On January 7, 2022, the U.S. Supreme Court will hear arguments on the federal vaccine mandates for employers with 100 or more employees and for healthcare facilities receiving federal funds.  The Court has ordered additional briefing on the issues and has set one hour for oral argument.

The Occupational Safety and Health Administration (“OSHA”) released its “COVID-19 Vaccination and Testing: Emergency Temporary Standard,” 86 Fed. Reg. 61,402 (the “ETS”) on November 5, 2021. The ETS mandates private employers with 100 or more employees to adopt a policy that requires employees to be fully vaccinated against COVID-19 or submit to weekly testing and mask wearing requirements.  With the litigation challenges and the timing of recent court decisions, employers now must comply with most of the ETS requirements by January 10, 2022 and the testing requirements by February 9, 2022.  McLane Middleton’s webinar on the ETS shortly after it was issued is found here.

Legal challenges to the ETS and OSHA’s authority to issue such emergency rules followed.  The Fifth Circuit Court of Appeals had originally stayed the enforcement of the ETS on an emergency basis on November 6, 2021 and then reaffirmed its decision on November 12, 2021 in a 22-page decision.  The federal court’s stay effectively blocked OSHA’s rule on a temporary basis.  My colleague’s blog post on the stay issued by the Fifth Circuit is found here.

In light of the multiple legal challenges to the ETS being brought across the country, a federal Judicial Panel on Multidistrict Litigation designated the Sixth Circuit Court of Appeals to hear the consolidated cases. OSHA filed a motion to dissolve the Fifth Circuit’s stay.  On December 17, 2021, the Sixth Circuit lifted the temporary stay and granted the government’s motion to dissolve the stay of the ETS.

The Sixth Circuit’s decision was directly appealed to the U.S. Supreme Court.  An application for stay was presented to Justice Kavanaugh and referred by him to the Court for oral argument.  At issue on appeal is OSHA’s authority to command a vaccine-and-testing regime on large, private employers.  According to information provided by the Court, an application is usually addressed to a single Justice assigned to the specific circuit or circuits, and the Justice may then decide the application or refer it to the full Court for consideration.  Five Justices must agree on an application if it is before the full Court.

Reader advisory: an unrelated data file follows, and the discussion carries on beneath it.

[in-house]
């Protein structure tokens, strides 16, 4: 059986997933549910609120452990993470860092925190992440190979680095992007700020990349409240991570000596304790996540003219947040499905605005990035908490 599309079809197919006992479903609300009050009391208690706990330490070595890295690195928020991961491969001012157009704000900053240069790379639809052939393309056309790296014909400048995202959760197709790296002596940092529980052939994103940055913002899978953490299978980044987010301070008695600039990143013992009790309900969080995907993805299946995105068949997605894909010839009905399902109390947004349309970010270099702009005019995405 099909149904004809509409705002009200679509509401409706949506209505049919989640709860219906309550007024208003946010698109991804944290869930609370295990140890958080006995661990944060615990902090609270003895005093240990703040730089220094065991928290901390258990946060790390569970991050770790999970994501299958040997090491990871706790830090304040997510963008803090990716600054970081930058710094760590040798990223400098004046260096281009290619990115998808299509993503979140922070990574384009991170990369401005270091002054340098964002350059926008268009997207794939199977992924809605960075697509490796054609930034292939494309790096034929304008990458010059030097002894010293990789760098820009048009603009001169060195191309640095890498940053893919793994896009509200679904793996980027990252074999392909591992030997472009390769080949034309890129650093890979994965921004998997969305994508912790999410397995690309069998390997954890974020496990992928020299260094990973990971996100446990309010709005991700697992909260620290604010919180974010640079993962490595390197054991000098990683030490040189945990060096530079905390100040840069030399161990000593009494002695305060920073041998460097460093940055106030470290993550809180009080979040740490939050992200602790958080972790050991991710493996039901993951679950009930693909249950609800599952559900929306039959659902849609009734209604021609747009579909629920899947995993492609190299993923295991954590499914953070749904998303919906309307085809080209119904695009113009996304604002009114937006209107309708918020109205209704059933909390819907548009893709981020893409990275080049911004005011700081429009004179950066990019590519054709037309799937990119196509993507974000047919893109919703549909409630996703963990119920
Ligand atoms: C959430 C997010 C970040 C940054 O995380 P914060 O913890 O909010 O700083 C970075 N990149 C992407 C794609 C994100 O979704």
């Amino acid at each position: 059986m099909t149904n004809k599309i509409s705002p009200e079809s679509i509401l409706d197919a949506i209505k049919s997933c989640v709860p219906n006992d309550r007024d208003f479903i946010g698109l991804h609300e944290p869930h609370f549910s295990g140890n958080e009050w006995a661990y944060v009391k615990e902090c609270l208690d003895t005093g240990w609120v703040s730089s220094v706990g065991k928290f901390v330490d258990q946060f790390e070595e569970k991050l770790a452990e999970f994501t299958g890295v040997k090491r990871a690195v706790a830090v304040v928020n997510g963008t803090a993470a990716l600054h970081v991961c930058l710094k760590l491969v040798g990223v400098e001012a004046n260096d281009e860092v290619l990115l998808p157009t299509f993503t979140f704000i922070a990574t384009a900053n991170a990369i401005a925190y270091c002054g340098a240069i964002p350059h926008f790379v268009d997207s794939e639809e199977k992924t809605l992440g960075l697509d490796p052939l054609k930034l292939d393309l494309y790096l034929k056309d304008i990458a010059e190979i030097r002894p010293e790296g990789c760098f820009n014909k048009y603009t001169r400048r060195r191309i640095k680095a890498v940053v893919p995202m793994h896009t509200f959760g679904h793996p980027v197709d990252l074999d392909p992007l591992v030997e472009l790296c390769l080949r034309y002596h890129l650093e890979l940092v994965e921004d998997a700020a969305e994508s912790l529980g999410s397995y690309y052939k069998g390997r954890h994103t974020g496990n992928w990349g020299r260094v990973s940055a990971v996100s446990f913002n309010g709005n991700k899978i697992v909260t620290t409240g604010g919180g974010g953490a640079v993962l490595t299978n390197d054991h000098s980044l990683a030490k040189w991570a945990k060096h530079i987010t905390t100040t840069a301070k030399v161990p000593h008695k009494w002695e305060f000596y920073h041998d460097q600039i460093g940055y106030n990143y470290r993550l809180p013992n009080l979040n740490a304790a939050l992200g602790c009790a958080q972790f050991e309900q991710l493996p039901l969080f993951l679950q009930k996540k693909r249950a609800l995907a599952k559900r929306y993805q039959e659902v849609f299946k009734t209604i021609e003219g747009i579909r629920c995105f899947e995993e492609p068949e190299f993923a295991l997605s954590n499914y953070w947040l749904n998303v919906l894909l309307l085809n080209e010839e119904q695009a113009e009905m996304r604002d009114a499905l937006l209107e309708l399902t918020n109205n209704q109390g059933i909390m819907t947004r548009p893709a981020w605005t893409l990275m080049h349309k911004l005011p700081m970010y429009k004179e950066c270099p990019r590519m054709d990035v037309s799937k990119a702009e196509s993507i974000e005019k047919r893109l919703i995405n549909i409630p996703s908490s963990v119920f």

In addition to OSHA issuing the ETS, the Centers for Medicare & Medicaid Services (“CMS”) issued a COVID-19 vaccination mandate for eligible staff at health care facilities that participate in the Medicare and Medicaid programs.  Following legal challenges, an application for stay was presented to Justice Alito of the U.S. Supreme Court and referred by him to the Court for oral argument.  Authority of the Secretary of Health and Human Services to mandate a vaccination requirement is at issue on appeal.

The Court consolidated the above applications and a total of one hour has been allotted for oral argument on Friday, January 7, 2022.  Additional briefing on the applications is due to the Court by 4:00 P.M. on December 30, 2021 and replies by January 3, 2022.

After the Sixth Circuit’s lifting of the stay, OSHA reported that it will “once again implement” the ETS and advised that it “will not issue citations for noncompliance with any requirements of the ETS before January 10 and will not issue citations for noncompliance with the standard’s testing requirements before February 9, so long as an employer is exercising reasonable, good faith efforts to come into compliance with the standard.”

Accordingly, with the stay lifted on the ETS requirements, private employers who had started preparing for the ETS may want to consider taking steps to continue their planning processes to meet those mandates.   Even with the emergency applications and the expedited hearing schedule, the Court will not hear oral arguments by the parties until January 7, 2022, only three days before OSHA indicated it will begin to take enforcement action.  As noted above, OSHA will look for “reasonable, good faith efforts” at compliance by employers.